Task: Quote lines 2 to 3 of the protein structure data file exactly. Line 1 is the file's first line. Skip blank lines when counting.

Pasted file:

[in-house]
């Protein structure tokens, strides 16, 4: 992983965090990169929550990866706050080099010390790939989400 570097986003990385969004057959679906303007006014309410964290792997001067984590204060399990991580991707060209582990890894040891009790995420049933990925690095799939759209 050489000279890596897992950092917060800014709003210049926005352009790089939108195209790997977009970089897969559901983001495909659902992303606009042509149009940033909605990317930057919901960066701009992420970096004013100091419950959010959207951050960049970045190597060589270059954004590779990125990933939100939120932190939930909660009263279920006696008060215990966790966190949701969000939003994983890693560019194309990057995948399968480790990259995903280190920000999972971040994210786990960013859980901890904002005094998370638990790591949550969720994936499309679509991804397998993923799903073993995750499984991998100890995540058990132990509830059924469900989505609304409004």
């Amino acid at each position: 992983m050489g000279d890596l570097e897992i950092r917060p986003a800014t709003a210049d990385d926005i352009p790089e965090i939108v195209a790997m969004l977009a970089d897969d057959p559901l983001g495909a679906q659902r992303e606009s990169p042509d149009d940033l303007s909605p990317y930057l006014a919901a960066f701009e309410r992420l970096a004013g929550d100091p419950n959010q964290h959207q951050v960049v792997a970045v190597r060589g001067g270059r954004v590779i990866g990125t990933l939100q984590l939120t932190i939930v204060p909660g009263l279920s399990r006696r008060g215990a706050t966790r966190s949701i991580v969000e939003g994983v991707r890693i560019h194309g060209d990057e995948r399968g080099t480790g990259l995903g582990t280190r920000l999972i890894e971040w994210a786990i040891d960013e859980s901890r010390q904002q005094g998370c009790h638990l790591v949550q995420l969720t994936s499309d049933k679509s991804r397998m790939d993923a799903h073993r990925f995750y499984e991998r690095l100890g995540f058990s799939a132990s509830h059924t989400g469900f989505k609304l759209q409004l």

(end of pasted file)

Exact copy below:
């Protein structure tokens, strides 16, 4: 992983965090990169929550990866706050080099010390790939989400 570097986003990385969004057959679906303007006014309410964290792997001067984590204060399990991580991707060209582990890894040891009790995420049933990925690095799939759209 050489000279890596897992950092917060800014709003210049926005352009790089939108195209790997977009970089897969559901983001495909659902992303606009042509149009940033909605990317930057919901960066701009992420970096004013100091419950959010959207951050960049970045190597060589270059954004590779990125990933939100939120932190939930909660009263279920006696008060215990966790966190949701969000939003994983890693560019194309990057995948399968480790990259995903280190920000999972971040994210786990960013859980901890904002005094998370638990790591949550969720994936499309679509991804397998993923799903073993995750499984991998100890995540058990132990509830059924469900989505609304409004």
């Amino acid at each position: 992983m050489g000279d890596l570097e897992i950092r917060p986003a800014t709003a210049d990385d926005i352009p790089e965090i939108v195209a790997m969004l977009a970089d897969d057959p559901l983001g495909a679906q659902r992303e606009s990169p042509d149009d940033l303007s909605p990317y930057l006014a919901a960066f701009e309410r992420l970096a004013g929550d100091p419950n959010q964290h959207q951050v960049v792997a970045v190597r060589g001067g270059r954004v590779i990866g990125t990933l939100q984590l939120t932190i939930v204060p909660g009263l279920s399990r006696r008060g215990a706050t966790r966190s949701i991580v969000e939003g994983v991707r890693i560019h194309g060209d990057e995948r399968g080099t480790g990259l995903g582990t280190r920000l999972i890894e971040w994210a786990i040891d960013e859980s901890r010390q904002q005094g998370c009790h638990l790591v949550q995420l969720t994936s499309d049933k679509s991804r397998m790939d993923a799903h073993r990925f995750y499984e991998r690095l100890g995540f058990s799939a132990s509830h059924t989400g469900f989505k609304l759209q409004l």